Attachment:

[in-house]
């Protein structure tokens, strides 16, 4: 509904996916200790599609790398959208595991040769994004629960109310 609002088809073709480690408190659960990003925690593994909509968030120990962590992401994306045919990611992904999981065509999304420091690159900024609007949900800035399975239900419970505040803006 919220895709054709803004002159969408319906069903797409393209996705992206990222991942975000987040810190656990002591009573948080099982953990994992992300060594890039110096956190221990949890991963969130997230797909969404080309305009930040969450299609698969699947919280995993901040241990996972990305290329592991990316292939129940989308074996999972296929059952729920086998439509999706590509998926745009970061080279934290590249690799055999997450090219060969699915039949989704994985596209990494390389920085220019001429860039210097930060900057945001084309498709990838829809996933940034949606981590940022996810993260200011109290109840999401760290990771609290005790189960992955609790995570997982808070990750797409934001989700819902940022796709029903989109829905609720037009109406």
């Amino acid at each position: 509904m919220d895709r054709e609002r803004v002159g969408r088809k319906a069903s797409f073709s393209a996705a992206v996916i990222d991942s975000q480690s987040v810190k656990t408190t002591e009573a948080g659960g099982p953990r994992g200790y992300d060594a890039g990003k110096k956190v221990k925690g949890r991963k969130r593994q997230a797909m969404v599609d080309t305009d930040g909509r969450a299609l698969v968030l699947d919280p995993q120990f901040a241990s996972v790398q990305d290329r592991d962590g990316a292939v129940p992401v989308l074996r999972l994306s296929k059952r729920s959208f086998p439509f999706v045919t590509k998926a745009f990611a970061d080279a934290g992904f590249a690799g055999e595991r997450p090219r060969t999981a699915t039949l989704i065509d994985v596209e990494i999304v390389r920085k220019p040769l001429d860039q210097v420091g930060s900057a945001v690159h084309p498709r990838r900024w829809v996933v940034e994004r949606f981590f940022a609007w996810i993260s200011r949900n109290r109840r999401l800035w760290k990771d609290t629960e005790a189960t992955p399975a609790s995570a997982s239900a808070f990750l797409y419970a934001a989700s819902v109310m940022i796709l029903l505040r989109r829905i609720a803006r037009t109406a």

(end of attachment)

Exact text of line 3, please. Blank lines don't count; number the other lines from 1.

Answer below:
């Amino acid at each position: 509904m919220d895709r054709e609002r803004v002159g969408r088809k319906a069903s797409f073709s393209a996705a992206v996916i990222d991942s975000q480690s987040v810190k656990t408190t002591e009573a948080g659960g099982p953990r994992g200790y992300d060594a890039g990003k110096k956190v221990k925690g949890r991963k969130r593994q997230a797909m969404v599609d080309t305009d930040g909509r969450a299609l698969v968030l699947d919280p995993q120990f901040a241990s996972v790398q990305d290329r592991d962590g990316a292939v129940p992401v989308l074996r999972l994306s296929k059952r729920s959208f086998p439509f999706v045919t590509k998926a745009f990611a970061d080279a934290g992904f590249a690799g055999e595991r997450p090219r060969t999981a699915t039949l989704i065509d994985v596209e990494i999304v390389r920085k220019p040769l001429d860039q210097v420091g930060s900057a945001v690159h084309p498709r990838r900024w829809v996933v940034e994004r949606f981590f940022a609007w996810i993260s200011r949900n109290r109840r999401l800035w760290k990771d609290t629960e005790a189960t992955p399975a609790s995570a997982s239900a808070f990750l797409y419970a934001a989700s819902v109310m940022i796709l029903l505040r989109r829905i609720a803006r037009t109406a």